HANDBOOK OF EMOTION REGULATION PDF
Last digit is print number: 9 8 7 6 5 4 3 2 1 Library of Congress Cataloging-in- Publication Data Handbook of emotion regulation / edited by James J. Gross. p. cm. PDF | On Jan 1, , J.J. Gross and others published Handbook of emotion regulation. PDF | On Jan 9, , Lucia Giombini and others published Handbook of emotion regulation.
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Handbook of Emotion Regulation, Second Edition. Edited by James J. Number of publications containing the exact term emotion regulation in Google Scholar. handbook of emotion regulation - Free download as Word Doc .doc), PDF File . pdf), Text File .txt) or read online for free. Quotidian acts of emotion regulation such as this constitute one important thread in the fabric of Handbook of Emotion Regulation, edited by James J. Gross.
His seminal work and theory, the process model of emotion regulation has been adapted by many other scholars in this field and provided a basic background for empirical studies. He has received many awards for teaching, won several grants and has been running several interdisciplinary research projects to understand emotion and emotion regulation.
The first edition of the Handbook was published in However, since the first edition, so many new conceptual and empirical results have been published that a new edition with new topics and chapters was needed. The book is divided into nine sections. In the first section Gross provides an introduction that includes fundamental knowledge and questions in the field of emotion regulation. The modal model of emotion and the process model of emotion regulation, goals, strategies and outcomes are discussed.
Furthermore, emotions are clearly distinguished from other affective processes, just like emotional regulation is distinguished from other self-regulatory processes. The second section discusses the biological bases of emotion regulation. Ochsner and Gross apply a valuation perspective to analyze emotion and emotion regulation, and to describe the neural systems that are implicated in the core, contextual and conceptual level valuations and the neural systems that support the regulation of valuation.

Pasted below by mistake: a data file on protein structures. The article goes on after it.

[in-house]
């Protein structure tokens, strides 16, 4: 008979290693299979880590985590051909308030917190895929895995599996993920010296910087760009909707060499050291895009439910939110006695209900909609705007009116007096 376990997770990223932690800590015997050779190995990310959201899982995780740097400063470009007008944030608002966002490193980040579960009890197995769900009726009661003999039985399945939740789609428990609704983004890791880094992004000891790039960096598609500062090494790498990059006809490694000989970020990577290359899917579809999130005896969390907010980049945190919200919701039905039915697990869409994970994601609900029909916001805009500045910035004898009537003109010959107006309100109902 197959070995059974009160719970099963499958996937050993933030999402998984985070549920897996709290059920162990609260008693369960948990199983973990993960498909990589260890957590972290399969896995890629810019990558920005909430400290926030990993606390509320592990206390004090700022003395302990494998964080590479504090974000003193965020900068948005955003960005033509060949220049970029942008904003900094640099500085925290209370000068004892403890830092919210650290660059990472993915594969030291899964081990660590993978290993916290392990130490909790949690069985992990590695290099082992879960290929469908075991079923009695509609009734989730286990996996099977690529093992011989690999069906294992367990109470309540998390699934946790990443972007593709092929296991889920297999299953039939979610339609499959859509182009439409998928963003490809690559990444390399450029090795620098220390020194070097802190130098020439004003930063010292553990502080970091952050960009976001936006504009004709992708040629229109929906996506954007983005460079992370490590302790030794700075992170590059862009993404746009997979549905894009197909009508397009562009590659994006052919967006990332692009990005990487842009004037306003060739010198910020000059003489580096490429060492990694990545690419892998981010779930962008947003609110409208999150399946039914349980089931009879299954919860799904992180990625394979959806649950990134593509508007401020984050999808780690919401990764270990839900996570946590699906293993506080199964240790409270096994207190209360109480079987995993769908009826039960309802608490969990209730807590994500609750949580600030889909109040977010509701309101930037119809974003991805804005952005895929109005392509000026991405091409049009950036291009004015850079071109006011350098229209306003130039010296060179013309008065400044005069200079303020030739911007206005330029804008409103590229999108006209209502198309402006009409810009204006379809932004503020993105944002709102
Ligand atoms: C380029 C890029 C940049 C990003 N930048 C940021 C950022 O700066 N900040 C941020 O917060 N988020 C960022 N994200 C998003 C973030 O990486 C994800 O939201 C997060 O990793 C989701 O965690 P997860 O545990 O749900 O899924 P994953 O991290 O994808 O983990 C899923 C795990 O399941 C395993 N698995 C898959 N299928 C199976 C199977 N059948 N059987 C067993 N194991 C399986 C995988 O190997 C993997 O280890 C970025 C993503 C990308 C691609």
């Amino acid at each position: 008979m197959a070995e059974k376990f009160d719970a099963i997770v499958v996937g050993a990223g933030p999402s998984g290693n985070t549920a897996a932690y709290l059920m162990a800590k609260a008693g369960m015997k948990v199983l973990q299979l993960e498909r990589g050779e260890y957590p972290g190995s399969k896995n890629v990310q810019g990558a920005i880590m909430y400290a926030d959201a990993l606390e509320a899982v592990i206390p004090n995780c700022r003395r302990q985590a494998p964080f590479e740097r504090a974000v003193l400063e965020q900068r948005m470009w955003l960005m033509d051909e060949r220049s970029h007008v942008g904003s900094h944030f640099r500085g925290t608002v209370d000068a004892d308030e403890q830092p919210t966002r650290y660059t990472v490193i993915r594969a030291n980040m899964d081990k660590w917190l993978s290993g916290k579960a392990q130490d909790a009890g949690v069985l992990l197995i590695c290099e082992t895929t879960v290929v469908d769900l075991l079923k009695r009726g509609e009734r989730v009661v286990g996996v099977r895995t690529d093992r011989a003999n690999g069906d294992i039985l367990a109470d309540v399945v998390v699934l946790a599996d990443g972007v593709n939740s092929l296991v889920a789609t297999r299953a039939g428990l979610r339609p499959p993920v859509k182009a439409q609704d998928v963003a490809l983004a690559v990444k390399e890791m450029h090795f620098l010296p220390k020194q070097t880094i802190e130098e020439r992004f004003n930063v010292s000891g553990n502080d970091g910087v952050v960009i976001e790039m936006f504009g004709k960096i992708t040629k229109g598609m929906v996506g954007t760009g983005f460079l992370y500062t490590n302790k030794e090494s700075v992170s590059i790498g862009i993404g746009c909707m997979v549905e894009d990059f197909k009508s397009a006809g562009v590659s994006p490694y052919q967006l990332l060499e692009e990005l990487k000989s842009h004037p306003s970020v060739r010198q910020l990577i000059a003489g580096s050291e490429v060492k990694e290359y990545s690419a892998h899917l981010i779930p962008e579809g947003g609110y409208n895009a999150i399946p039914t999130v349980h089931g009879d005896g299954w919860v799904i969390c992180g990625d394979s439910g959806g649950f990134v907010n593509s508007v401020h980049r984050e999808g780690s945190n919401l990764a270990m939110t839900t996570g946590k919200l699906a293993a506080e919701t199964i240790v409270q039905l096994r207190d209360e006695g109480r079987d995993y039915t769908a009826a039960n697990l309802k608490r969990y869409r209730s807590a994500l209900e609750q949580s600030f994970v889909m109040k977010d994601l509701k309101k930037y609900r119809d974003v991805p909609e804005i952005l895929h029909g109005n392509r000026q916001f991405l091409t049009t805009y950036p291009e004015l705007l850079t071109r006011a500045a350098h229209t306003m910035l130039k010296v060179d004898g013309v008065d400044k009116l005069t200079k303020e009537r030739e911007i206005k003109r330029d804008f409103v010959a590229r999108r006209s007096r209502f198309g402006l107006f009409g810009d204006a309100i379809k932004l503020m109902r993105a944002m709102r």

Proudfit, Dunning, Foti and Weinberg overview EEG studies to help the reader understand the temporal dynamics of emotion regulation. Late positive potential is believed to reflect the flexible and dynamic deployment of motivated attention, and possibly indexing the activity of fronto-parietal attention network.
Johnstone and Walter analyze emotion dysregulation and its biological bases: the network of prefrontal and sub-cortical brain structures and they cite evidence that dysregulation of emotion is not limited to negative emotions in psychopathologies for example in depression or in anxiety disorders.
Finally, Gyurak and Etkin propose that emotion regulation happens along a spectrum of explicit to implicit regulation. Furthermore, from a neurobiological point of view a lateral-medial differentiation between explicit and implicit processes could be useful. In the third section emotion regulation is examined from a cognitive approach. The four articles give an insight into the relationship between our choices, decision and emotion regulation.
Miller, Rodriguez, Kim and Mc-Clure for example discuss how delay discounting and intertemporal choice could be a useful framework for studying emotion regulation. The authors believe that all these strategies work through a common pathway that suppresses reward-related activation in nucleus accumbens and reduce impulsivity. The authors suggest that performance on both DG tasks and emotion regulation may reflect a domain-general regulatory ability, which is influenced by lateral prefrontal cortex activity.
Sheppes introduces the concept of emotion regulation choice, and illustrate this topic with results of studies using a novel paradigm in which participants freely choose between the two strategies: distraction and reappraisal. This chapter also investigates the emotional, cognitive and motivational determinants of emotion regulation choices and their underlying mechanisms.
Studying regulatory choices could be a new way to understand emotion regulation difficulties in different psychopathologies. Finally, Grecucci and Sanfey reviews evidence that emotion regulation strategies used in a decision-making situation could moderate not only the affective inputs but the behavior as well. In the fourth section emotion regulation is analyzed from a developmental point of view. Eisenberg, Hofer, Sulik and Spinrad create a distinction between a more automatic reactive control and self-regulation.